The improvements observed after MVD were simultaneous in both groups in

    terms of all scores of study scales. However, a comparison of these two groups

    in terms of differences observed in their scales at 6 months after MVD indicated

    that the improvements of the high-LSAS group in the both assessments were

    significantly higher than those of the low-LSAS group except for the HADS

    depression subscore.

  • 12

    Table 2. Self-reported psychosocial assessments comparing the high-LSAS group with the low-LSAS group during 6 months of follow-up.

    Quantitative variables are expressed as mean and standard deviation.

    aLiebowitz Social Anxiety Scale

    bHospital Anxiety Depression Scale

    cDifference in scales: Baseline–6 months after MVD

    dHigh-LSAS group vs. Low-LSAS group at Baseline(Statistical testing was performed using the Mann-Whitney U test)

    eHigh-LSAS group vs. Low-LSAS group at Difference(Statistical testing was performed using the Mann-Whitney U test)

    High LSASa (n=6) Low LSAS (n=22) p-value

    d p-value

    e

    Baseline 6 Months Difference

    c

    Median[(min)-(max)] Baseline 6 Months

    Difference

    Median[(min)-(max)]

    HADSb

    Anxiety

    11.3±4.1

    4.8±2.3

    3.5[(3.00)-(16.00)]

    4.5±2.4

    3.2±2.7

    1.5[(-7.00)-(8.00)]

  • 13

    Mean scores from the dimensions of the SF-36, together with

    standard deviations, for the two groups during 6 months of follow-up are also

    listed in Table 3. The patients in the high-LSAS group showed significantly

    greater impairment in the role-physical, vitality, role-emotional, and mental

    health dimensions and the mental component summary of the SF-36 at baseline.

    After 6 months of follow-up, improvements in HRQoL were observed in both

    groups. However, changes in SF-36 scores from baseline to 6 months were

    higher in the high-LSAS group than in the low-LSAS group; particularly,

    role-emotional and mental component summary were significantly higher (Table

    3).

  • 14

    Table 3. Self-reported HRQoL comparing the high-LSAS group with the low-LSAS group during 6 months of follow-up.

    High LSASa (n=6)

    Low LSAS (n=22)

    p-valuec

    p-valued

    Baseline 6 Months Difference

    b

    Median[(min)-(max)]

    Baseline 6 Months

    Difference

    Median[(min)-(max)]

    Physical Functioning

    Role-Physical

    Bodily Pain

    General Health

    Vitality

    Social Functioning

    Role-Emotional

    Mental Health

    Physical Component

    Summary

    Mental Component

    Summary

    48.2±4.1

    43.8±9.4

    49.9±8.0

    38.3±7.1

    37.5±8.1

    40.5±10.9

    36.4±13.5

    35.0±6.8

    50.4±5.9

    32.4±9.4

    49.3±7.8

    50.0±6.3

    54.7±9.0

    44.3±8.0

    45.8±7.9

    50.0±6.6

    52.0±4.9

    44.8±10.0

    50.5±9.4

    47.1±9.6

    -1.35[(-10.50)-(6.30)]

    -7.4[(-14.70)-(4.90)]

    -2.35[(-21.50)-(2.30)]

    -3.65[(-14.90)-(1.00)]

    -6.25[(-28.10)-(3.20)]

    -8.15[(-27.30)-(5.50)]

    -13.6[(-35.0)-(0.00)]

    -8.45[(-22.50)-(0.00)]

    2.8[(-12.30)-(5.30)]

    -13.1[(-39.0)-(-0.40)]

    50.8±5.7

    51.5±8.5

    51.9±11.5

    46.4±10.7

    50.2±10.8

    48.4±8.7

    48.1±11.4

    49.2±10.0

    51.6±6.3

    48.2±9.5

    51.4±7.7

    53.4±5.0

    54.0±10.3

    48.2±8.8

    50.9±10.5

    53.4±5.7

    52.8±7.2

    52.4±9.5

    51.7±7.5

    51.9±9.1

    0[(-16.80)-(12.60)]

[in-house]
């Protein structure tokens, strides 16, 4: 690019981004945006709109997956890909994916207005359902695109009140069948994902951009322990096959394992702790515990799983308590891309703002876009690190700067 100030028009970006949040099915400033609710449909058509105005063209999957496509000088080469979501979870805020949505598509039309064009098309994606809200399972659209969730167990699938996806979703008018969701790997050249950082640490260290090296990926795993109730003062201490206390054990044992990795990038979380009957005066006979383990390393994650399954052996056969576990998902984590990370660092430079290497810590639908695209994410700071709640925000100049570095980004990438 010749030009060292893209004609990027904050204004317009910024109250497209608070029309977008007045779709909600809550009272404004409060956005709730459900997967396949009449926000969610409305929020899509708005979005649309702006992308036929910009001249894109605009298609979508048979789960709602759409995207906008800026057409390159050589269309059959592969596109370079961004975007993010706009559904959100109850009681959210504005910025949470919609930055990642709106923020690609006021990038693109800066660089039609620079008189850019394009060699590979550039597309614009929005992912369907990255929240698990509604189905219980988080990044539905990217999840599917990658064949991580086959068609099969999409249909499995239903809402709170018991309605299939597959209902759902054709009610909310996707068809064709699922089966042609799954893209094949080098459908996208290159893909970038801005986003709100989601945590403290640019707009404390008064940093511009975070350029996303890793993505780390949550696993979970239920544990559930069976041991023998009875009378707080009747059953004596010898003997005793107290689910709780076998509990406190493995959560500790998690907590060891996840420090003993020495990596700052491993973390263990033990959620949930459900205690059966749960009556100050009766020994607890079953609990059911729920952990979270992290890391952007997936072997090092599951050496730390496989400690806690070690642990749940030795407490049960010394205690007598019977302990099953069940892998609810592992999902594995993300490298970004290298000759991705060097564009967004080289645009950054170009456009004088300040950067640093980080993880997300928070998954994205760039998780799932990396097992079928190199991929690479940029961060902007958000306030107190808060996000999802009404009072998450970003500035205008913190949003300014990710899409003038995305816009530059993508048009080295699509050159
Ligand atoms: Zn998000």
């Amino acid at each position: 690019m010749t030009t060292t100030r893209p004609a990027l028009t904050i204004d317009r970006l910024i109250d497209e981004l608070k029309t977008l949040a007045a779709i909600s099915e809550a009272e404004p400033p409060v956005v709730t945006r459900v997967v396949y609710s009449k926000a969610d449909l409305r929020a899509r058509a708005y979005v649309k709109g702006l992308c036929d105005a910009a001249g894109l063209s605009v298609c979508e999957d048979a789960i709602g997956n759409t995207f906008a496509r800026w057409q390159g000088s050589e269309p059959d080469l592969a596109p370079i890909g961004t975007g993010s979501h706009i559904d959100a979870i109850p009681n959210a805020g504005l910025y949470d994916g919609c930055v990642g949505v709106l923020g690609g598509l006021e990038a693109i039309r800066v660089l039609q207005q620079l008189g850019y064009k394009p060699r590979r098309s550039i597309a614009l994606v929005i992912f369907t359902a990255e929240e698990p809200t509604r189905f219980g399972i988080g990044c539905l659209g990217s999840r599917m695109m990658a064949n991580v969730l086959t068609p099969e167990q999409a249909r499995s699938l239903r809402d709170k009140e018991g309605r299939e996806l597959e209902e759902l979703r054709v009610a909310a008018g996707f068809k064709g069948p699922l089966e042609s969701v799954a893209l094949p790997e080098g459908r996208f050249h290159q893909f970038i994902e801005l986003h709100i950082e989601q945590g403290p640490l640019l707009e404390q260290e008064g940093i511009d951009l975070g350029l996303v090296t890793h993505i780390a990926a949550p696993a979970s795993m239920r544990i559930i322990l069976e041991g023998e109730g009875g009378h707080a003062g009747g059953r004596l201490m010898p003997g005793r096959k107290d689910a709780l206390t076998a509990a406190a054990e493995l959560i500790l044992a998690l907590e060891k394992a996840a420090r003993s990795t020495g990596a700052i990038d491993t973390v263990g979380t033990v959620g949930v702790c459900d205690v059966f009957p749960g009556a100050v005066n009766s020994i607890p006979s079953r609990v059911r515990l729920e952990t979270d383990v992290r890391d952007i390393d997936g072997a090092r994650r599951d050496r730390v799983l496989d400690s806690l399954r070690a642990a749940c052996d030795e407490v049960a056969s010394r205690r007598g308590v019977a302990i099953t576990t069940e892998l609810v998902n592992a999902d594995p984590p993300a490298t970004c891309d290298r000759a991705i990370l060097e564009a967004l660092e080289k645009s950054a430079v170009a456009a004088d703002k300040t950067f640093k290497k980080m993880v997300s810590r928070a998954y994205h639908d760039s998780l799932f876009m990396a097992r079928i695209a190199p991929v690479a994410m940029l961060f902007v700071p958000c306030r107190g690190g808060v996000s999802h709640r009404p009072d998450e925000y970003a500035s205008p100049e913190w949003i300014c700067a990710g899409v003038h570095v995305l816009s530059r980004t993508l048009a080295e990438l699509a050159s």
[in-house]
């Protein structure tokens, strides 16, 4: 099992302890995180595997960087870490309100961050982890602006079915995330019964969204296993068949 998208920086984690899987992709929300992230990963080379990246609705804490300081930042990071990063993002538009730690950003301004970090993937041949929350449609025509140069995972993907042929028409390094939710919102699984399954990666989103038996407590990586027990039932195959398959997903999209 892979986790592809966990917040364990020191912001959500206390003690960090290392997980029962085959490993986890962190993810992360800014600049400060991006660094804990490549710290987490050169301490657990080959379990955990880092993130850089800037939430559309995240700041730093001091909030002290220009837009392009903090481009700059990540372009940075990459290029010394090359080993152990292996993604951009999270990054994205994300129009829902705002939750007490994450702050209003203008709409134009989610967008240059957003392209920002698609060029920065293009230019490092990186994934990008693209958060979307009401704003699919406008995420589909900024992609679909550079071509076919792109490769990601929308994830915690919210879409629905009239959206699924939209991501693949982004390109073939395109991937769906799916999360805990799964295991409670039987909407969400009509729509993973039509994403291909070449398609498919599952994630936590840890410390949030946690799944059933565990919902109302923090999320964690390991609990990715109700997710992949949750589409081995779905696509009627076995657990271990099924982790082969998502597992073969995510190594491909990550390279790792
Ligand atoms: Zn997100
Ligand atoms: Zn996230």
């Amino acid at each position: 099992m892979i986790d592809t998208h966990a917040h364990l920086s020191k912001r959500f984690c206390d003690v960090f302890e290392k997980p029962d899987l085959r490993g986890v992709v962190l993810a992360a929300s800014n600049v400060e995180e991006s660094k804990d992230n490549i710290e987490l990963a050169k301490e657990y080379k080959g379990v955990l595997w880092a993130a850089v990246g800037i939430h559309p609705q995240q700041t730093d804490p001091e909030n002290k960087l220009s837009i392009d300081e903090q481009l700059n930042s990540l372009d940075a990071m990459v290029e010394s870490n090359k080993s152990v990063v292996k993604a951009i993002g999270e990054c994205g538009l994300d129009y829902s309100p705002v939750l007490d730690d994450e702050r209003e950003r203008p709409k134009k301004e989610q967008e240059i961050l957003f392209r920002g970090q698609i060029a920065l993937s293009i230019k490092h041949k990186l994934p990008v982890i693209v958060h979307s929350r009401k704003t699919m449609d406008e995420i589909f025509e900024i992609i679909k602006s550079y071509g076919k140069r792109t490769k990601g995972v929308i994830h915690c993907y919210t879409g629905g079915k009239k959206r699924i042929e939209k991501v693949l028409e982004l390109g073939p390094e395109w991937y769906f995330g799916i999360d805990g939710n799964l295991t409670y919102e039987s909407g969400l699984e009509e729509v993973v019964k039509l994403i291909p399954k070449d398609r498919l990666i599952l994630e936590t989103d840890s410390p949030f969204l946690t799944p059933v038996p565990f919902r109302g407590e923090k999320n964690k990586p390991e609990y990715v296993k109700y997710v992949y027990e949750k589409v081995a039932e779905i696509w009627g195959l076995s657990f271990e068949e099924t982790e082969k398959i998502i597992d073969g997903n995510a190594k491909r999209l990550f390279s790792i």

0[(-26.90)-(7.30)]

    0[(-32.60)-(17.70)]

    -1.15[(-31.90)-(21.50)]

    -0.5[(-40.60)-(22.00)]

    -0.3[(-21.80)-(10.90)]

    0[(-38.90)-(15.50)]

    -2.5[(-36.60)-(22..50)]

    0[(-16.90)-(11.80)]

    -2.95[(-36.00)-(12.40)]

    0.157

    0.024

    0.395

    0.059

    0.012

    0.100

    0.033

    0.005

    0.566

    0.003

    0.682

    0.088

    0.259

    0.427

    0.157

    0.643

    0.039

    0.112

    0.427

    0.024

  • 15

    Quantitative variables are expressed as mean and standard deviation.

    aLiebowitz Social Anxiety Scale

    b Difference in scales:Baseline–6 months after microvascular decompression

    cHigh-LSAS group vs. Low-LSAS group at baseline(Statistical testing was performed using the Mann-Whitney U test)

    dHigh-LSAS group vs. Low-LSAS group at difference in scale(Statistical testing was performed using the Mann-Whitney U test)

  • 16

    In all 28 patients, symptoms typically started with intermittent

    slight twitches in the periorbital muscles. The symptoms then increased in

    frequency and severity, and spread downward to other muscles of the face

    innervated by the facial nerves. One male patient underwent MVD due to

    recurrent spasms. Of these 28 patients, 25 (89.3%) experienced complete

    resolution of symptoms, and two patients recognized great improvement yet

    continued to experience slight spasms (Grade 1) at 6 months after MVD. Only

    one patient complained of remnant spasms (Grade 2) at the last follow-up visit.

    Each individual scores of these patients were summarized in Table 4 and

    compared with the complete resolution patients, the differences were not

    statistically significant (Table 5).

    In this present study, minor complications were noted in four of 28

    patients (13.3%) after MVD; three patients had transient facial weakness, which

    spontaneously resolved within 1 month, and one patient had cerebrospinal fluid

    rhinorrhea, which recovered spontaneously after absolute bed rest for 1 week.

    Hearing function in all patients was well preserved, and there were no cases of

    permanent neurological deficits or intracranial hemorrhage.

  • 17

    Table 4. Individual scores of the incomplete resolution patients

    Patient No 2.

    ;Grade 2c

    Patient No 13.

    ;Grade 1

    Patient No 27.

    ;Grade 1

    Baseline/

    6 months Difference

    d

    Baseline/

    6 Months Difference